You’ve Got Millennials Figured Out… Wrong

by Kathryn Carlson on July 21, 2017

Working with Millennials, individuals age 27 or younger, often proves challenging for older generations — traditionalists, Baby Boomers and even GenXers, who are closest in age to Millennials.

But it’s time for us to understand what divides us. Results and success are at stake.

Millennials now represent the LARGEST GENERATION — 75.4 million strong. (Baby Boomers come in second at 74.9 million.)



Combating Common Millennial Myths

Many of the misconceptions about Millennials in the workplace don’t bare out statistically despite the one-off horror stories some organizations have encountered.

Myth #1: They need CONSTANT attention.

While it’s true that Millennials desire regular feedback and mentoring, they also invest themselves. They’re ‘always connected’ and will continue checking work email after they leave the office. They want to be trusted to get the work done but they’ll do it unconventionally and flexibly perhaps.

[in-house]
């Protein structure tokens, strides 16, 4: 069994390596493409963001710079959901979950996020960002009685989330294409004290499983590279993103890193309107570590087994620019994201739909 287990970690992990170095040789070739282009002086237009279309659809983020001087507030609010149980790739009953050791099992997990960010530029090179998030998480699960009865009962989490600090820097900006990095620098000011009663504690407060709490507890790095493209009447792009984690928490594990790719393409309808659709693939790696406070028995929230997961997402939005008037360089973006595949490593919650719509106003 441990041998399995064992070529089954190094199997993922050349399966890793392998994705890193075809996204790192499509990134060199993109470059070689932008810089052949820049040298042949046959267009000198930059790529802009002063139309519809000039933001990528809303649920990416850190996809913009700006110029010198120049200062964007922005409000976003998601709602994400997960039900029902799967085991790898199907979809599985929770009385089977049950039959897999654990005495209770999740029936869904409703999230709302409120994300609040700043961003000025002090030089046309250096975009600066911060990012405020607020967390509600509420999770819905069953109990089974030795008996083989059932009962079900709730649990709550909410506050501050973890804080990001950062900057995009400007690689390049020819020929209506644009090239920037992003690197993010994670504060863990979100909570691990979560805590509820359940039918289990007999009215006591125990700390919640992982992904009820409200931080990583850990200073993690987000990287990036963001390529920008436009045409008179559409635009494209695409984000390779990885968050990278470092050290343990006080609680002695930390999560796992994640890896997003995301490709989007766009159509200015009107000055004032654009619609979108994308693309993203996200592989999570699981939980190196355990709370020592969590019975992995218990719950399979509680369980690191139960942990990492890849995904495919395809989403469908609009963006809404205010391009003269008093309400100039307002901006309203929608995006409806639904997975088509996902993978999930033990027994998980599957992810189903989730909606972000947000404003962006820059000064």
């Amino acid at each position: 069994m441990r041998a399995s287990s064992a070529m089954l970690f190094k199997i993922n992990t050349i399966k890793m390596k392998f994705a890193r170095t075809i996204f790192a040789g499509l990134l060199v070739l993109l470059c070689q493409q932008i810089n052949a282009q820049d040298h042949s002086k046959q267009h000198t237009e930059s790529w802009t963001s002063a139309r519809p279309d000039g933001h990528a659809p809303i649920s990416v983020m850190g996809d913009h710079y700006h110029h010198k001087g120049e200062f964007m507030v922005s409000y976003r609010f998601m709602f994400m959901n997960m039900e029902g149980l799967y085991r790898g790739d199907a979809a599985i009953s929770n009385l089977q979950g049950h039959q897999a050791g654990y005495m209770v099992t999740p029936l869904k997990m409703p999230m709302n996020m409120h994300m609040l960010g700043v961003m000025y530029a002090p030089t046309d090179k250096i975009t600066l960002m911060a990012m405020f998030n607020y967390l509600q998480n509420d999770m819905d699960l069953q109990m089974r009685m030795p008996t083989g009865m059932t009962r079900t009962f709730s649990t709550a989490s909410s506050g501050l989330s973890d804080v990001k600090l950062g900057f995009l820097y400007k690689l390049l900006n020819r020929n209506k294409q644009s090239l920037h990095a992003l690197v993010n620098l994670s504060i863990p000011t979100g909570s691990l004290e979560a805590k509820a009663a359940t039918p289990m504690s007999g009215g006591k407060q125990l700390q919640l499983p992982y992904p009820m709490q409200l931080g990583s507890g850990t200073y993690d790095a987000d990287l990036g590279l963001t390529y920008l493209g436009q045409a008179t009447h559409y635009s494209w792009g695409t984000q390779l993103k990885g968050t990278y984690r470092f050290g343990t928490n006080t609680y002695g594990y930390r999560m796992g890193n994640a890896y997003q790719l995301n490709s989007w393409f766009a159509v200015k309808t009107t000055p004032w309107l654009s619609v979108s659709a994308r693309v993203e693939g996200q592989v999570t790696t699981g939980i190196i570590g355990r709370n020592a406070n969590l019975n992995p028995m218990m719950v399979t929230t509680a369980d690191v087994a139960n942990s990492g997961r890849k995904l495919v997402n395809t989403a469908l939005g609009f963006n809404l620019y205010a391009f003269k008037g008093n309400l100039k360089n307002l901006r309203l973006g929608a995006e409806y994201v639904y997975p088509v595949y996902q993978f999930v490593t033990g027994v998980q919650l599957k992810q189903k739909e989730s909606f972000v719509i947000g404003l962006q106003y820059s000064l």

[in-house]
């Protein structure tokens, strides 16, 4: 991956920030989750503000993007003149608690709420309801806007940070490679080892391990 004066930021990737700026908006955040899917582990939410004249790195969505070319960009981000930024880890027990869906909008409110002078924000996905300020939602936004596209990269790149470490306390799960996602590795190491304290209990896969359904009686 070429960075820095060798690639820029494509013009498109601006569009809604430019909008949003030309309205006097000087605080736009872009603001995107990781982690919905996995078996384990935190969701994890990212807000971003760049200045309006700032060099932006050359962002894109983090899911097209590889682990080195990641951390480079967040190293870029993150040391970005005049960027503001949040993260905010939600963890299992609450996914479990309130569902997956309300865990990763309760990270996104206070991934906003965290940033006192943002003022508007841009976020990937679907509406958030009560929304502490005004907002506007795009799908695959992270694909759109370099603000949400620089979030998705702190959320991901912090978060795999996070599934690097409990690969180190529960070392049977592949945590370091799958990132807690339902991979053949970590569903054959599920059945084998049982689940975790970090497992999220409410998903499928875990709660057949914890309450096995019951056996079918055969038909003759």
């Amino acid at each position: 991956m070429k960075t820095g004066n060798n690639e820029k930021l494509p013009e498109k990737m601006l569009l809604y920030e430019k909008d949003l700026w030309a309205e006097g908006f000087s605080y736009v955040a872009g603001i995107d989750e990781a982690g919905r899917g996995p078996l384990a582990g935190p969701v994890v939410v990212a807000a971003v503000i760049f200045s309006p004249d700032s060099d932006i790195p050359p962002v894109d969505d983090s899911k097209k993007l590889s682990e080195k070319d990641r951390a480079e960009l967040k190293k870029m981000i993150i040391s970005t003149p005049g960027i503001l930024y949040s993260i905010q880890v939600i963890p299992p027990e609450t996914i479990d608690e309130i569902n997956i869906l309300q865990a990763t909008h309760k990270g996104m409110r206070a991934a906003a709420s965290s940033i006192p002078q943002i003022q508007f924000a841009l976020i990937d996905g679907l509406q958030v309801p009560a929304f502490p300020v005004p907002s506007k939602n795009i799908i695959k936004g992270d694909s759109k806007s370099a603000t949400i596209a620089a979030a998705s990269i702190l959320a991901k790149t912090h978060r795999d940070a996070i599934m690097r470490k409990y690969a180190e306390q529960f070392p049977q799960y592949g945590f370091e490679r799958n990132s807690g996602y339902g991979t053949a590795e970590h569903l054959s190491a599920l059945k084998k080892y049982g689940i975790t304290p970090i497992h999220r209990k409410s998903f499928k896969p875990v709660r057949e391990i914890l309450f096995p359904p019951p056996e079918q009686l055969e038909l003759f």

Myth #2: They’re entitled.

Millennials want work to have meaning and personal connection. Helping employees understand the big picture of what your company does and how their day-to-day efforts support its success not only help Millennials, but also other generations stay motivated and perform better.

Myth #3: They’re lazy.

A YPulse survey stated 77% of millennials feel they can be more productive with flexible schedules. Just because they’re not in the office, doesn’t mean they’re slacking off. What’s more research from Bentley University found more than half of millennials are willing to work long hours and weekends to achieve career success.

Finding Common Ground

Despite clear differences, a IBM Institute for Business Value study revealed that all the generations have similar career aspirations, needs and attitudes overall. For example, Millennials value financial security, inspiring leadership, clear business strategies and performance-based recognition and promotions, but so do all of the other generations!

Bottom line: Creating a workplace where all ages can thrive boosts employee engagement and ultimately results.

Kathryn CarlsonYou’ve Got Millennials Figured Out… Wrong